NASA announced on Friday that it has teamed up with the European Space Agency for the ESA's Euclid mission, which involves the creation of a new telescope designed to investigate the mysteries of dark matter and dark energy within the universe. It is expected that the Euclid spacecraft will launch in 2020, and it's mission will last six years.
During the Euclid mission, the space telescope will map the locations and measure the shapes of as many as 2 billion galaxies spread over roughly one-third of the viewable sky. NASA and ESA will study the universe along with dark matter and dark energy, as well as their effect on the evolution of the universe.
The telescope will be launched to an orbit around the sun-Earth Lagrange point L2. The Lagrange point is a location where the gravitational pull of the Sun and the Earth equals the required force to keep the spacecraft in a relatively stationary positions. It will be positioned behind the Earth as it is seen from the Sun.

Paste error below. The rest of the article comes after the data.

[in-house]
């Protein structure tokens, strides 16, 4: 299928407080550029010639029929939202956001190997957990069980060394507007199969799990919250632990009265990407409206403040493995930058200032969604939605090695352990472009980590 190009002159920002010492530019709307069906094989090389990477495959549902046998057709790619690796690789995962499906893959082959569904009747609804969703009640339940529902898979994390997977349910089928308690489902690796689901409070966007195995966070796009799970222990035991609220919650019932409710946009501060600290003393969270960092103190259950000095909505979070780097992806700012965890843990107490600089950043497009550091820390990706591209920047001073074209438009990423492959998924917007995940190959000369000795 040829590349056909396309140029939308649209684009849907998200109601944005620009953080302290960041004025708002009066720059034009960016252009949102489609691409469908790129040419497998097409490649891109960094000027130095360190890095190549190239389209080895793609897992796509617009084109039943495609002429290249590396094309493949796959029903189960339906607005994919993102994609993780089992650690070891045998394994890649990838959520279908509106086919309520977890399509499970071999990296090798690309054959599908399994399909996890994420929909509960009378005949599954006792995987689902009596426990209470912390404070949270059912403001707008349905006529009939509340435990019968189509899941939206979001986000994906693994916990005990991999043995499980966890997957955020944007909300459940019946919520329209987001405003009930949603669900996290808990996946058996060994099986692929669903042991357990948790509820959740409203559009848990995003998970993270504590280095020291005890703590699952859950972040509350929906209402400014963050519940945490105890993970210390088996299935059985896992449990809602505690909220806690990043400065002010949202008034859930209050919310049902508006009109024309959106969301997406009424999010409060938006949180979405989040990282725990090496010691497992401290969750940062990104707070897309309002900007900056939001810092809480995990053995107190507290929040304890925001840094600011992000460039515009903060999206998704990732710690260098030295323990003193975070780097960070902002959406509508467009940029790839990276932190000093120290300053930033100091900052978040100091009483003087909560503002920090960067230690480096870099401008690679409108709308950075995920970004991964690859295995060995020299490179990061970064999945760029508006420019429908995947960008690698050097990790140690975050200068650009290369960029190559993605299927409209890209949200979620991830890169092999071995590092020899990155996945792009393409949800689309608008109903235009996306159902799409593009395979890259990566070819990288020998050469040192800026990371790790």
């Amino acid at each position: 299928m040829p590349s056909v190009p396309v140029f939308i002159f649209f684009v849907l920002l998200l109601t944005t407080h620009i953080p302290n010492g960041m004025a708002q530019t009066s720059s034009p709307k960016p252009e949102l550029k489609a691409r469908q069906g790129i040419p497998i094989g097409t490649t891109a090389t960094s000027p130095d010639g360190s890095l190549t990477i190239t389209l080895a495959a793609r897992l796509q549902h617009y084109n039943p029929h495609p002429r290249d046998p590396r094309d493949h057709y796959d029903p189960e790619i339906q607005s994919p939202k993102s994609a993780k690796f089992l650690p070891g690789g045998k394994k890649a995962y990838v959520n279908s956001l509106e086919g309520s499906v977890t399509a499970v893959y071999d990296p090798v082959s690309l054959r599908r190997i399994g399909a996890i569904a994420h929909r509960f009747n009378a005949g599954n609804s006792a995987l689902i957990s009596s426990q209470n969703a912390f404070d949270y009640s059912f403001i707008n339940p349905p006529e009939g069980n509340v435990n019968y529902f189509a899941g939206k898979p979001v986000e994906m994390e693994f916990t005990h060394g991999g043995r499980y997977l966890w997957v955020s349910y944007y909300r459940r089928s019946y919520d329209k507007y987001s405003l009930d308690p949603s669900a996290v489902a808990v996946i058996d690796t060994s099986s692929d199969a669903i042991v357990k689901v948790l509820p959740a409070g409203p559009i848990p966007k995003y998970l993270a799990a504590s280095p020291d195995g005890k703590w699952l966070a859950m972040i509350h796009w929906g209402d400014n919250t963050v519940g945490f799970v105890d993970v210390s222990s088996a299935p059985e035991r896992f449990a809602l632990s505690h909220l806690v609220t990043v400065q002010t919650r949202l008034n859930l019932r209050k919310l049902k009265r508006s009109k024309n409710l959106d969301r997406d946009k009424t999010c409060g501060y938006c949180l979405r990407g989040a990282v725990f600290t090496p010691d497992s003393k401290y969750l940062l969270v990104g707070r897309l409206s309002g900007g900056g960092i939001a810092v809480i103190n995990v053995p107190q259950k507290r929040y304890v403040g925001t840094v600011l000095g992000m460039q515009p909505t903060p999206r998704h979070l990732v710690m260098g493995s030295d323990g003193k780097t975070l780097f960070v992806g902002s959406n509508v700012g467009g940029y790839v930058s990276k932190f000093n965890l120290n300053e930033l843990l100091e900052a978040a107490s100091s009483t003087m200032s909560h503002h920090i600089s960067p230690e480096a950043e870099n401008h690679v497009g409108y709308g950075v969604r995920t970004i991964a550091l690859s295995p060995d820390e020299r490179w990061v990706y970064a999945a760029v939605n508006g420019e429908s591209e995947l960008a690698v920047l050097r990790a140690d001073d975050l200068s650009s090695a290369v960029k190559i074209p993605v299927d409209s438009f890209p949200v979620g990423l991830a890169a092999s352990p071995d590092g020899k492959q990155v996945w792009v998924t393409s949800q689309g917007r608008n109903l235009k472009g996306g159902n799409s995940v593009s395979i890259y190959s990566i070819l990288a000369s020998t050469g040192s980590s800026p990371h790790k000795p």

NASA's involvement in the mission will include contributing 16 state of the art infrared detectors and four spare detectors for one of two science instruments that will be installed on the Euclid space telescope.
NASA has also nominated three science teams from the United States with a total of 40 members for the Euclid Consortium. The Euclid Consortium will include an international body of 1,000 members to oversee the development of the spacecraft instruments as well as manage the science operations for the project and analyze data returned.